Purpose: To analyze radiation dose data collected from CT exams performed at Southern California Kaiser facilities for the creation and maintenance of up-to-date reference levels and dose index ranges. These ranges are used to identify and alert dose outliers for further investigation as well as compare consistency and changes before and throughout COVID-19.
Methods: Diagnostic reference levels (DRL’s) provide a means for practices to compare radiation dose data to benchmarks derived from aggregated dose data collected on a local, regional, or national level. Dose index ranges are established to provide guidance correlated to patient dose‐related issues and other regulatory‐ or accreditation‐related requirements pertaining to the performance of diagnostic CT procedures. Data was collected from 15 facilities using 58 scanners for a total of 1,316,850 scans between January 2019 and June 2021. The mean CTDIvol, dose-length product, 75th, 95th, and 99th percentiles were calculated separately for adult and pediatric patients. Dose index ranges were created for 6 categories (head, neck, abdomen, chest, pediatric head, and pediatric abdomen) based on anatomical region and procedure, defined at each percentile range.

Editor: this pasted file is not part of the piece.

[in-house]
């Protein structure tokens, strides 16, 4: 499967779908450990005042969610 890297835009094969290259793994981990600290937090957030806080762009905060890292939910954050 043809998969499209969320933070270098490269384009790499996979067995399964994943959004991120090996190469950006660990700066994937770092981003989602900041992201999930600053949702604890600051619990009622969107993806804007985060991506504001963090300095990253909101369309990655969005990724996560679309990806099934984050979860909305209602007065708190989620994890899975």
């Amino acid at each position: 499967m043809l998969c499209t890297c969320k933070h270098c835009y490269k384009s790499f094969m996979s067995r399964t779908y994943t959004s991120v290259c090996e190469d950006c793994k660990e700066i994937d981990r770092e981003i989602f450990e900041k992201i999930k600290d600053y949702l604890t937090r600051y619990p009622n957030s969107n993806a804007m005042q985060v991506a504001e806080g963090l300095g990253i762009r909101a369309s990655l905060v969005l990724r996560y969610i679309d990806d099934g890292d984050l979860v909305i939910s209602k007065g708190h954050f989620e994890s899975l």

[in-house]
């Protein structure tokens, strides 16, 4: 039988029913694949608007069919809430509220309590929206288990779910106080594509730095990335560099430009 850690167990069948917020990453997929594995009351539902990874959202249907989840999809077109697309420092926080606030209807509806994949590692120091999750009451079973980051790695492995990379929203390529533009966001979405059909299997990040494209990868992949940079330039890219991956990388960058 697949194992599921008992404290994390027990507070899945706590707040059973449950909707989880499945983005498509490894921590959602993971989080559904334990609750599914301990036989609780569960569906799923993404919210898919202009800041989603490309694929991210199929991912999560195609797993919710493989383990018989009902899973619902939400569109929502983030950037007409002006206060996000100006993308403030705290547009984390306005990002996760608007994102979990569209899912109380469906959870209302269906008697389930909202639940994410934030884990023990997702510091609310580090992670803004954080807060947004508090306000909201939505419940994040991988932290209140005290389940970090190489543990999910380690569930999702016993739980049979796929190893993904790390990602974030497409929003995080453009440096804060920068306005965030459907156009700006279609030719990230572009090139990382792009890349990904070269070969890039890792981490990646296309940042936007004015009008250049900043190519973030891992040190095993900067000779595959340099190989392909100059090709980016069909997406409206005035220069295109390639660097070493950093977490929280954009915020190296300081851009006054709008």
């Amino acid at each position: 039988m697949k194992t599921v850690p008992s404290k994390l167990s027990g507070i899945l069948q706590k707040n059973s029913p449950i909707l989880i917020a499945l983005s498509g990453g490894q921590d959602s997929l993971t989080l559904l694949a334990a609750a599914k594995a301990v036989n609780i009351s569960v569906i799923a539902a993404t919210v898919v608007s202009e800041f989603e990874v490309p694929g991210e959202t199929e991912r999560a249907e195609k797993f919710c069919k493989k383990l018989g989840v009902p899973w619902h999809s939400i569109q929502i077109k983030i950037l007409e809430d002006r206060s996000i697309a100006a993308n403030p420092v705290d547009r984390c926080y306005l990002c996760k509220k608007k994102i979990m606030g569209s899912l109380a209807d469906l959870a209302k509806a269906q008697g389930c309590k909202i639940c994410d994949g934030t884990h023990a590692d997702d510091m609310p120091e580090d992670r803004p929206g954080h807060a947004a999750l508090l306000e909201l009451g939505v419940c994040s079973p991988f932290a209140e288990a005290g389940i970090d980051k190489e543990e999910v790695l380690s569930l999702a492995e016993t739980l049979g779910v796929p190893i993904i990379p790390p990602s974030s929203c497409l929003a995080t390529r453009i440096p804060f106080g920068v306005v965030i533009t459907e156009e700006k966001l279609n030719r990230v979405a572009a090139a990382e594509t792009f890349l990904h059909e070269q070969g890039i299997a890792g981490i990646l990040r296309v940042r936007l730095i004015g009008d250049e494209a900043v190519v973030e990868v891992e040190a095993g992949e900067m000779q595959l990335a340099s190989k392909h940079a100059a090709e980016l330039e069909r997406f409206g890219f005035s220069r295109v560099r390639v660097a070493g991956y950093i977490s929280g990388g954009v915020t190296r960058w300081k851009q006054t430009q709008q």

Results: Preliminary analysis shows dose index ranges remained consistent before and throughout COVID-19. The mean CTDIvol and standard deviation year-to-year for exams of the 6 anatomical regions over the 2.5 years were as follows: head, 57 mGy (dev. 0.17%); neck, 18 mGy (dev. 0.41%); abdomen, 17 mGy (dev. 0.15%); 14 mGy (dev. 0.25%); pediatric head 41 mGy (dev. 1.75%); and pediatric abdomen 7 mGy (dev. 0.22%). The 75th percentiles calculated were in agreement with national and state published DRL’s for California for similarly grouped anatomical regions.
Conclusion: This summarized radiation dose data is key in establishing and maintaining current dose benchmarks for institutional evaluation. Well-defined reference levels and index ranges play a significant role in optimizing local practices.
CT, Dosimetry Protocols, Radiation Dosimetry